Bobby agreed to go first, with me taking photos at the 5’ ledge and then heading down to set safety at the bottom. Once I was in position, I gave a whistle to let him know I was ready, with him dropping in soon after. After coming off the ledge, he quickly eddied out between it and the chunky boulder section. From here, I headed downstream to the bottom, and once again gave him the signal that I was in position. Since my view of the boulder garden was blocked, I only got to see him run the bottom section. As he came off the bottom ledge, he landed on edge and was flipped at the base. This was followed by one of the quickest combat rolls I’ve ever seen, which I was really happy about since it was right above the logs. Now upright, he easily caught the left eddy, out of harm’s way. From his new location, he was able to get out and set more appropriate safety.


Bobby runs the entrance ledge of the first big drop on the run

Just below the boulder stretch

Dropping the bottom ledge

Bobby eddies out below the drop and safely above the logs

It was now my turn, and watching Bobby flip certainly wasn’t helpful to my nerves, especially since I’d been struggling with my roll lately. Back at my boat, I took a few seconds to calm my nerves, before dropping in. As I pulled out of the eddy and down the shallow slide, which acted much like a cheese grater, I lined up the 5’ ledge center-left, with a boof into the small eddy at its base. Taking a couple more seconds to reorient myself, I then dropped down the left side of the boulder garden, which went reasonably well. After I crashed through the low hanging limbs, the bottom ledge came into view, which I started my setup for. At the lip, I was able to pull a nice right-hand stroke, landing 90 degrees to the drop and paddling away without issue. Stoked with my line, I paddled over to the eddy to join Bobby and portage around the logs.


Dropping down the shallow slide, into the top ledge

Living up the boulder garden

Left line though the boulder section

Another log limbo

Setting my sights on the bottom ledge

Pulling the mandatory right boof stroke

And safely below

The next 1.5 miles (or so) can best be described as continuous trashy boulder gardens, with micro-eddies above sketchy logjams. We eventually established a process, where we'd take turns getting out and hiking down to scout around blind corners, or take a closer look at anything that looked questionable. We would then give verbal beta, including where the next visible eddies were located. This section reminded me a lot of both the EFSF Mackenzie and Upper Middle Fork Willamette, with the wood situation falling somewhere in the middle of them. When we did have to portage, which was often, shouldering/dragging our boats along the bank was an arduous process, with lots of foot traps as we made our way up, over, and through the many old growth logs that lined the banks. Of course, there were plenty of sticker bushes as well.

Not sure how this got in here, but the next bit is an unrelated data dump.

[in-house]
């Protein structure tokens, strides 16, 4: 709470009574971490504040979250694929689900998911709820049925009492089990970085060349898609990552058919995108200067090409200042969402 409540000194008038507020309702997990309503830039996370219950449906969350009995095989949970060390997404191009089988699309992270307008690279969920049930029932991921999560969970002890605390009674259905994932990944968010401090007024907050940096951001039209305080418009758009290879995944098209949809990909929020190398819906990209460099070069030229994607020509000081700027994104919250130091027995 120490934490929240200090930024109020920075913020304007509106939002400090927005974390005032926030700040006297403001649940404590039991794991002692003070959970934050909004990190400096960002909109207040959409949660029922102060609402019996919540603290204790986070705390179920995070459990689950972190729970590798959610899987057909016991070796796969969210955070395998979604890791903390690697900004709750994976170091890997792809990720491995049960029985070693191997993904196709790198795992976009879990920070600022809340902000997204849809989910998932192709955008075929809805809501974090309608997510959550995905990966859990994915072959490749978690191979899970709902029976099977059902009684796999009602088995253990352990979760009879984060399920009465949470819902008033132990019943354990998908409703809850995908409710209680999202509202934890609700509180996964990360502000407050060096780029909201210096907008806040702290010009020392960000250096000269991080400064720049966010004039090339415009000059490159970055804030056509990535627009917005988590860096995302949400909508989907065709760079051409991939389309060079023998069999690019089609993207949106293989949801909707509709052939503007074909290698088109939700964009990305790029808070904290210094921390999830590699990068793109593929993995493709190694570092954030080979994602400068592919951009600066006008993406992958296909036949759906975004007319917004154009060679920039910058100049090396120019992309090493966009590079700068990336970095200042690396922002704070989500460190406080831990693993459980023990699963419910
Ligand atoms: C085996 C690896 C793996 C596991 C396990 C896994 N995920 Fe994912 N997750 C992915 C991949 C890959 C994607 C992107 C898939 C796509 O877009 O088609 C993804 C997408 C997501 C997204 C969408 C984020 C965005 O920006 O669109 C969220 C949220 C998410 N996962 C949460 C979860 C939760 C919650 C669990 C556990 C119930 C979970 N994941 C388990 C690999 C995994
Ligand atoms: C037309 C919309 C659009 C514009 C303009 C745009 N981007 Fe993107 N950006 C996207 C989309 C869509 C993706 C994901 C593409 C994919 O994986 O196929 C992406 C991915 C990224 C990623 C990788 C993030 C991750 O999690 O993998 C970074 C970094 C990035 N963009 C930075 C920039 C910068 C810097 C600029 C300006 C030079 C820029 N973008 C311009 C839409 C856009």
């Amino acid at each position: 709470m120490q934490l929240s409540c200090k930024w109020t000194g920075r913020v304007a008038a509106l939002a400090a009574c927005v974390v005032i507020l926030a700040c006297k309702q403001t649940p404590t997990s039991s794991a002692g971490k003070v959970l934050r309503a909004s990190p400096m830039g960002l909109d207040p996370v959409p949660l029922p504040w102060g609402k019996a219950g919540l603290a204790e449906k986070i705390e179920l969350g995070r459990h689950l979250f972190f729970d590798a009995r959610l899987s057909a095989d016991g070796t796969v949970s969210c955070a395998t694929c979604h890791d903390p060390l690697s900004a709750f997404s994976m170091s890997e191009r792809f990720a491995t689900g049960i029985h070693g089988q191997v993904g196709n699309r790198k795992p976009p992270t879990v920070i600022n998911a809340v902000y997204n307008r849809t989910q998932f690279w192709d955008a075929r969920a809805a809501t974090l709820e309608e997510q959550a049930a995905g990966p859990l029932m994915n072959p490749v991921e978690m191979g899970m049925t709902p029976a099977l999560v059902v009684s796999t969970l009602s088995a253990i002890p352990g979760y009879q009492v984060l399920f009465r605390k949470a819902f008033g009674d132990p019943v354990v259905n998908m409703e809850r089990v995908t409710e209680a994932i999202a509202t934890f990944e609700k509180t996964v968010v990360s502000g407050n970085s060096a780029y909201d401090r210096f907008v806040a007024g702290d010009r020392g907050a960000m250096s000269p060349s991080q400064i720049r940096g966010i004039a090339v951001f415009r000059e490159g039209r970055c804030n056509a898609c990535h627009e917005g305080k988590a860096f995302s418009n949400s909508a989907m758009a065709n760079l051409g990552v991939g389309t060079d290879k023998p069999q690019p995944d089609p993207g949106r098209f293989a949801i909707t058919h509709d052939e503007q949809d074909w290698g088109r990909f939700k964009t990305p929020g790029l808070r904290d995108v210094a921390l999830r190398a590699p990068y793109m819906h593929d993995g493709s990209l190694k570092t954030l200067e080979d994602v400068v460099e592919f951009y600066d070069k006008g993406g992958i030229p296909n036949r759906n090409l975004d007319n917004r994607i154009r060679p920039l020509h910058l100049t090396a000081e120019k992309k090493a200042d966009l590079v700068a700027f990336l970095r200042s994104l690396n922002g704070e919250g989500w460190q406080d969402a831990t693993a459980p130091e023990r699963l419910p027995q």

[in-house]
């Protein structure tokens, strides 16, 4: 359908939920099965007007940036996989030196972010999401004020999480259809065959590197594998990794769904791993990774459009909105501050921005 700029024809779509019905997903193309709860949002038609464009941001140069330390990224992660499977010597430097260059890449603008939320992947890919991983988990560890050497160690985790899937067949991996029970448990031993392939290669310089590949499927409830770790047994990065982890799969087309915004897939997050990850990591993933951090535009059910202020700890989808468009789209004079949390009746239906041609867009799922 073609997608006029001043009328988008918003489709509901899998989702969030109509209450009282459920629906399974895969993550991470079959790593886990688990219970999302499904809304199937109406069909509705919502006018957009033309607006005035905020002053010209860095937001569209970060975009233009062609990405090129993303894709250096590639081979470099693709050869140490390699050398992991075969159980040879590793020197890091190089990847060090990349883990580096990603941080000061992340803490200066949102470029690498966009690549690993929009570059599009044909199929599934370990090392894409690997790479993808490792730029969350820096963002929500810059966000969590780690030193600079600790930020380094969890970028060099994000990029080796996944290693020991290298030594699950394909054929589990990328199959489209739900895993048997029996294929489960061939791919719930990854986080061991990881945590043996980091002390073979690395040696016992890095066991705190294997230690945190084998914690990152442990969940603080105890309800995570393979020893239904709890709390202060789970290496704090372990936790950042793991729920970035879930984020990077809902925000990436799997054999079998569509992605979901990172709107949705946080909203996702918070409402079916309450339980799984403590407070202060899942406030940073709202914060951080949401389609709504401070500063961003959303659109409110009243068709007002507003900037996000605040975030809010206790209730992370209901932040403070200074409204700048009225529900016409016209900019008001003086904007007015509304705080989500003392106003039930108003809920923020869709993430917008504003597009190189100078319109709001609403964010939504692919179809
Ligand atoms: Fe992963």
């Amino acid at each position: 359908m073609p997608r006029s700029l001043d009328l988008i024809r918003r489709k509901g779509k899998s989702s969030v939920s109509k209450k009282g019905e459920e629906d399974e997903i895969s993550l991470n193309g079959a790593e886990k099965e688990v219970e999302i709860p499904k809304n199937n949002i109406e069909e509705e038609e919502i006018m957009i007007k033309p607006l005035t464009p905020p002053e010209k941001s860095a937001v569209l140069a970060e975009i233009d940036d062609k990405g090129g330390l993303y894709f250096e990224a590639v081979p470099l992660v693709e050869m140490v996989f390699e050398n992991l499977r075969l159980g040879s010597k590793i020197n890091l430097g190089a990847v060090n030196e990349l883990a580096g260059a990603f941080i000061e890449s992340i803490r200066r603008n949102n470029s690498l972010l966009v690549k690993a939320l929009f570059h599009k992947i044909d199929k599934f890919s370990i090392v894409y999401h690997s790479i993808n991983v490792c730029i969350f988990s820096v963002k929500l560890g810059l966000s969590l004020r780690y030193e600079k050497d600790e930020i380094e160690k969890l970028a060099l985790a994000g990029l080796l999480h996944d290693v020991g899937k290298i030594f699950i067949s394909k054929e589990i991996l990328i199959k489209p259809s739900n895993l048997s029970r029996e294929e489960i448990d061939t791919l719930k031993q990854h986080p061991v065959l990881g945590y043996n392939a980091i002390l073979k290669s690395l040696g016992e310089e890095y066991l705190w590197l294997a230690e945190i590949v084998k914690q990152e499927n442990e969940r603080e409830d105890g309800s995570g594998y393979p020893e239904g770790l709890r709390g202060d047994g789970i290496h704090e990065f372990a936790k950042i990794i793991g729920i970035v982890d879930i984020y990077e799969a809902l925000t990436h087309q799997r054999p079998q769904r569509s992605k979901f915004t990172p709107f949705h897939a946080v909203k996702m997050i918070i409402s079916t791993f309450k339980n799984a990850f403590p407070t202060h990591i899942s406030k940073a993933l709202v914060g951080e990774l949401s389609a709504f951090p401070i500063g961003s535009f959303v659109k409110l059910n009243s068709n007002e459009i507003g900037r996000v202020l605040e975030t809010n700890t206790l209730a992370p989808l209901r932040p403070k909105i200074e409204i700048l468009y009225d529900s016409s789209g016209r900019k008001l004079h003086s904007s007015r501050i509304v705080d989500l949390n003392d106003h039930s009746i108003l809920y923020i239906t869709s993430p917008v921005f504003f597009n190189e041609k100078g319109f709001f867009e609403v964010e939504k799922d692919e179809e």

Bobby navigates a trashy boulder pitch - quite common in this stretch

Running one of the cleaner sections - not common in this stretch...

Enjoying the scenery!

A typical section in the top half of the run

All the portaging was starting to take its toll on our fortitude, and we had to keep reminding ourselves not to make bad decisions, like running questionable drops simply because we were too tired to walk around them. Unfortunately, I did falter once, by deciding to go under a limbo log, which formed a nasty little strainer against the left bank. The chute above the log had a few F-U rocks, one of which kicked my bow in to said strainer. With Bobby downstream and around the corner, I was on my own, at least for the time being. As the current did its best to flip me and pull the paddle from my hands, I reached down and pulled my skirt. Although the top half of my body was downstream of the strainer, I was having a hard time getting my legs out of my boat, based on my awkward position. Eventually, I was able to kick free of my boat, but lost my grip on my paddle in the process, which quickly floated downstream and out of sight. Since the water was fairly shallow, I was able to get pretty good footing below the strainer and pull my boat through, which was now filled with water. I quickly pulled it up onto some rocks and then started hiking downstream to try and find my paddle, hoping that it had gotten hung-up somewhere. I soon met up with Bobby, who was hiking back upstream, after getting worried from how long I was taking. Unfortunately, he hadn’t seen my paddle float by, and after a quick survey of the area, I was forced to use my homemade breakdown (instructions, here). Now back on the water, with the need to proceed safely reinforced, we continued downstream.